PEGGI'S STONE CROCK SAUERKRAUT- CANNED
Peggi Anne Tebben
This is an old recipe also. It came out of a canning cookbook from 1914.
When I do kraut this summer, I will post pictures of step by step process & finished results. For now, I will just post a picture of the sauerkraut salad I made with it. SAUERKRAUT SALAD
I'm rating this as hard, because, if you've never done it, it will seem hard. After you have done it a few times, it will become easier.
·pure salt (canning salt) or
25 lbshredded cabbage-* make sure it is cabbage for kraut.
EQUIPMENT YOU WILL NEED
·krauthobel (kraut cutter)
·5 gallon or larger crock or clean bucket
·new tea towels (refered to as cloth in recipe)
3 qtjars, filled with water & lids on (for weights on plate)
·about 1 yd. of twine or something similiar
·large, heavy rubber band
2large stainless steel bowls or glass (no aluminum)
How to Make PEGGI'S STONE CROCK SAUERKRAUT- CANNED
- I feel I have to add this in before you start: If it's that time of the month for you,(internet picture. She's weilding a knife), better wait until it isn't. There is a rule of thumb in canning & it's not just an old wives tale. Never do corn, tomatoes or kraut during your menstral cycle. Your product will likely ruin. It's something to do with the chemicals in your body at that time. I know this to be true.
Also, when you wash the tea towels you are using, wash in with regular white clothes but don't use any type of fabric softener in the wash. Dry the towels by themselves & don't use a dryer sheet either.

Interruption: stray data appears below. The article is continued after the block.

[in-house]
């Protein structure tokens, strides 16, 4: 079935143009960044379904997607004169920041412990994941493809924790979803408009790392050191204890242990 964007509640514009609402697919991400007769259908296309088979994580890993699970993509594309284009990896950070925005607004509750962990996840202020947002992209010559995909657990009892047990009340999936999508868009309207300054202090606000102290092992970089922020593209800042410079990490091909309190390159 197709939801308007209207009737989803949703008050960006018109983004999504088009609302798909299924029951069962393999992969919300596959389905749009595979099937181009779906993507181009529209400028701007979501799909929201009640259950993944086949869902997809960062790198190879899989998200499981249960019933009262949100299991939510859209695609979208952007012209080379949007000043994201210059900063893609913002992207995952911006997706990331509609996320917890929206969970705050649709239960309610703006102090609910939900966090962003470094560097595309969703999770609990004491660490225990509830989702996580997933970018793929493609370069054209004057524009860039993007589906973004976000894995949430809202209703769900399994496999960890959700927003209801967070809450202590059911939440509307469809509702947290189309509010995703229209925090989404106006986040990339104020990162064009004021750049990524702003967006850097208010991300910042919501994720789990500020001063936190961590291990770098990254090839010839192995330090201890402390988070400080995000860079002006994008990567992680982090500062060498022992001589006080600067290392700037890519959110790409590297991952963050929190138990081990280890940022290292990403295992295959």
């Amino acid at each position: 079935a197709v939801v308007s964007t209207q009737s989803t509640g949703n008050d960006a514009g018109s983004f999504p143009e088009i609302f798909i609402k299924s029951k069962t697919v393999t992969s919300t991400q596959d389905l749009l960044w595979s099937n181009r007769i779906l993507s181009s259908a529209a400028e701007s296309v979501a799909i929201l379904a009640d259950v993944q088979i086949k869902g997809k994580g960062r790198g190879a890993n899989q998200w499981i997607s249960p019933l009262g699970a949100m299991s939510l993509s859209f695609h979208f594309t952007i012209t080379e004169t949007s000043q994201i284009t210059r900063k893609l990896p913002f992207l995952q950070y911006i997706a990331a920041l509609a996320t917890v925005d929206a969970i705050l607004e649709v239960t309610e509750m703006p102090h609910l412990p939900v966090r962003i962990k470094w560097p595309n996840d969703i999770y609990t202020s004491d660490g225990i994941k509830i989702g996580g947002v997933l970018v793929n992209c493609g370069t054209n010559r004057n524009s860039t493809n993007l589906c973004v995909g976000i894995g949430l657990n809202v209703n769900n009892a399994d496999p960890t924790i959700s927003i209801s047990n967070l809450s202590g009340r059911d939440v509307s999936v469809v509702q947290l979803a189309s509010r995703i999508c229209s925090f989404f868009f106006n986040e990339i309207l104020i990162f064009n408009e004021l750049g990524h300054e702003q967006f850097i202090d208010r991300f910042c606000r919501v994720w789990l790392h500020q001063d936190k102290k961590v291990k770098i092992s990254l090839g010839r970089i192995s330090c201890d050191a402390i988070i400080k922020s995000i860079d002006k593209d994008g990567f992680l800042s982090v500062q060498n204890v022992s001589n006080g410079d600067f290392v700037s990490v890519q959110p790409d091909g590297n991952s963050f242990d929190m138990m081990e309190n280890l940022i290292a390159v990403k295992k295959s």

- * When I say to make sure it is kraut cabbage; there are certain types that hold up better for kraut. Like there are certain cucumbers for pickling & ones for slicing. We use Stonehead & s are trying Copenhagen Market this year also.
That is if you are growing it yourself. If you buy it from someone & can't get the kraut kind, just get what they have. May just be somewhat softer outcome but will taste the same.
- Lift off weights and cover and cloth. Most of scum
will come off with cloth. Use a spoon to remove any other. Wash and scald all utensils, including cloth & jars. With one hand, stir up the kraut in crock, bringing it up from the bottom too. Place clean towel, plate & weights back on kraut. Cover with towel & secure again.
Do this at same time every day. Even if you don't notice any white scum to speak of, do this every day. I use a fresh towel every day.
- In about 10 days to 2 weeks the kraut should be fermented. No white places on cabbage and no bubbling in jar. I also taste it. Shouldn't taste like fresh cabbage.
This is a picture of kraut on 10th day in crock. It is starting to look like kraut & the taste of kraut is starting to be there. I will give it at least one more day before canning. Must taste every day.
- When kraut has fermented it can be left in crock until ready to use, or canned immediately. To leave in crock, remove all covers.
Seal crock by pouring a layer of hot paraffin over surface of kraut. If seal breaks, kraut must be canned within a few days.I don't recommend doing it this way now a days. That was only for convenience, I'm sure, back in the day. And, whose going to eat that much kraut at one time?
- I used 11 1/2 heads medium Stonehead cabbage & it made 30# fresh shredded. It made 33 pints of kraut.
The general rule of thumb is 1# shredded cabbage makes 1 pint of kraut.
I used 6 large heads of Copenhagen Market cabbage & it made up 41# fresh which made 50 pints of kraut. This cabbage seems to make more juice than Stonehaed. The kraut from both held up beautifully. Will have to see over time how it holds up.